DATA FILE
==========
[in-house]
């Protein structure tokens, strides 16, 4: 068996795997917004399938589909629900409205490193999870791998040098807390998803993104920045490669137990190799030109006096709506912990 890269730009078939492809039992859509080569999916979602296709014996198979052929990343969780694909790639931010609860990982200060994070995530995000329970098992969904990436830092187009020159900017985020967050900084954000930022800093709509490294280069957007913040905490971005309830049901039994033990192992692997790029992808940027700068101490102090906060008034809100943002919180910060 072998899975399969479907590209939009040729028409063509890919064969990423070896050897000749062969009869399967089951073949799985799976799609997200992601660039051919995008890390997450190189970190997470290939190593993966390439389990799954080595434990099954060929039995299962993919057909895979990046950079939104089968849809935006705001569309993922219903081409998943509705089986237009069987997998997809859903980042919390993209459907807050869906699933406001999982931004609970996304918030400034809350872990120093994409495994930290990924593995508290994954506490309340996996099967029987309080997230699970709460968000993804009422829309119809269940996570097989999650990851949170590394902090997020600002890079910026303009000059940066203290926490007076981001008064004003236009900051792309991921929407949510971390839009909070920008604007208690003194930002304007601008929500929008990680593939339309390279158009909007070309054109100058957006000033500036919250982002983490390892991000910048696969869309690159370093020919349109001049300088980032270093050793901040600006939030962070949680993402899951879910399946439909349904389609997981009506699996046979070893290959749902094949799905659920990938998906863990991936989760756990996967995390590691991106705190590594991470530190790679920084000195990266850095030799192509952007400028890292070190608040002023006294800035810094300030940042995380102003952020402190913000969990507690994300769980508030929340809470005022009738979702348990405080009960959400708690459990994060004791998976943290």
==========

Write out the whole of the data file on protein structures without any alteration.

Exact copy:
[in-house]
């Protein structure tokens, strides 16, 4: 068996795997917004399938589909629900409205490193999870791998040098807390998803993104920045490669137990190799030109006096709506912990 890269730009078939492809039992859509080569999916979602296709014996198979052929990343969780694909790639931010609860990982200060994070995530995000329970098992969904990436830092187009020159900017985020967050900084954000930022800093709509490294280069957007913040905490971005309830049901039994033990192992692997790029992808940027700068101490102090906060008034809100943002919180910060 072998899975399969479907590209939009040729028409063509890919064969990423070896050897000749062969009869399967089951073949799985799976799609997200992601660039051919995008890390997450190189970190997470290939190593993966390439389990799954080595434990099954060929039995299962993919057909895979990046950079939104089968849809935006705001569309993922219903081409998943509705089986237009069987997998997809859903980042919390993209459907807050869906699933406001999982931004609970996304918030400034809350872990120093994409495994930290990924593995508290994954506490309340996996099967029987309080997230699970709460968000993804009422829309119809269940996570097989999650990851949170590394902090997020600002890079910026303009000059940066203290926490007076981001008064004003236009900051792309991921929407949510971390839009909070920008604007208690003194930002304007601008929500929008990680593939339309390279158009909007070309054109100058957006000033500036919250982002983490390892991000910048696969869309690159370093020919349109001049300088980032270093050793901040600006939030962070949680993402899951879910399946439909349904389609997981009506699996046979070893290959749902094949799905659920990938998906863990991936989760756990996967995390590691991106705190590594991470530190790679920084000195990266850095030799192509952007400028890292070190608040002023006294800035810094300030940042995380102003952020402190913000969990507690994300769980508030929340809470005022009738979702348990405080009960959400708690459990994060004791998976943290």